Step inside Gail Richner’s business and you might as well be in your own home. Comfortable chairs, bright flowers and family photos decorate a cozy and inviting living space at Excellent Care II, a private adult care home in Virginia Beach owned by the Tidewater Community College graduate.

Richner completed her nurse-aide training at TCC in 2005, passed the state exam for certification and had a job prior to graduating at a local long term care facility.

“I love to take care of people,” Richner said. “I love to make their lives better. I like to make sure they have a good quality of life.”

After raising her children, Richner attended TCC at the suggestion of a 93-year-old friend. Richner credits Bernice Baxter, director for nurse-aide training, for helping her through the 120 hours of largely hands-on instruction, which includes 18 hours in a clinical setting.

Rosalind Oliver with TCC alumna Gail Richner“Being in your 50s and going back to college is hard,” she said. “Bernice was my rock, my inspiration. I cannot sing Bernice Baxter’s praises high enough.”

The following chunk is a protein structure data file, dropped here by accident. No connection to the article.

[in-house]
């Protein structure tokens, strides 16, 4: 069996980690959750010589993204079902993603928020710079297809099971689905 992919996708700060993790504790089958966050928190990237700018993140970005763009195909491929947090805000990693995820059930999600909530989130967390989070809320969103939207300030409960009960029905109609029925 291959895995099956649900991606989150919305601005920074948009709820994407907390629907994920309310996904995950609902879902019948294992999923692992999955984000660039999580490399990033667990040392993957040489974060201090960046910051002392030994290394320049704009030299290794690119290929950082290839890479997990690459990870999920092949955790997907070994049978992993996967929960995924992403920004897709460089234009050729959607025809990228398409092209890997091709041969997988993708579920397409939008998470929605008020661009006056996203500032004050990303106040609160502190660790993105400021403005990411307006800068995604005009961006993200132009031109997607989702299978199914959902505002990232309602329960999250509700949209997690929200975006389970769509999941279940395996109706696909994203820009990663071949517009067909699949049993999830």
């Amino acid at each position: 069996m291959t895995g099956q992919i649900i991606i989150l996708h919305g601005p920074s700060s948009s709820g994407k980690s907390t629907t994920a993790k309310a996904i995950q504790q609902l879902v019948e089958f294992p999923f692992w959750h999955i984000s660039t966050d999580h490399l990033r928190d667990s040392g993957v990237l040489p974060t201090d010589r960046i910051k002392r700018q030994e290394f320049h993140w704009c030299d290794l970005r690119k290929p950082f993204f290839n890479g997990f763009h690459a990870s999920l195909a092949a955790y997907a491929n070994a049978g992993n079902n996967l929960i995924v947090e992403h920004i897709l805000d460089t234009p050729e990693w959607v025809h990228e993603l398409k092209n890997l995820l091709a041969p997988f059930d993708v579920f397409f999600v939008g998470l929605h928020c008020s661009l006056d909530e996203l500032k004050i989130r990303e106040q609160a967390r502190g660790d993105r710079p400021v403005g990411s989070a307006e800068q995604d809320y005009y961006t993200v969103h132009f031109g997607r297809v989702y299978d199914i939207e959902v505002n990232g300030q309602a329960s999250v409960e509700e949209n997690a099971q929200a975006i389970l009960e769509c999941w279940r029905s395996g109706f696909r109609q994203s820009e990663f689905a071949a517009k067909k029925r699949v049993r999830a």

After working in larger facilities, home health and hospice, Richner realized she preferred a more personal approach and started her own business two years ago.

“When you are working on a hall with 50 people and you’re supposed to have four CNAs and you have two, you have 25 patients,” she said. “You can’t give your all. You want to give your all, but you have one nurse on duty. I thought, ‘There’s got to be another way.’”

Richner maintains a high standard of living for each of her patients, cooking their favorite meals, celebrating holidays and inviting extended family to visit anytime. Devotionals, exercise and even karaoke are part of weekly activities.

“We are family,” said Richner, who has nighttime staff on duty and nurses make regular visits. “I take care of them and we have a wonderful relationship.”

As a member of PAC Homes Association, Richner is a believer that private homes are the future of long-term care and will make the job market more plentiful for certified nurse aides.

“If you’re going into this business, you need to know how to be compassionate,” she said. “CNAs are the first line of defense. We’re the ones who know where they hurt, when they fell, what has happened the night before, who has been in to upset them. It’s such an important job that I’m passionate about, and TCC laid my foundation for it.”
 

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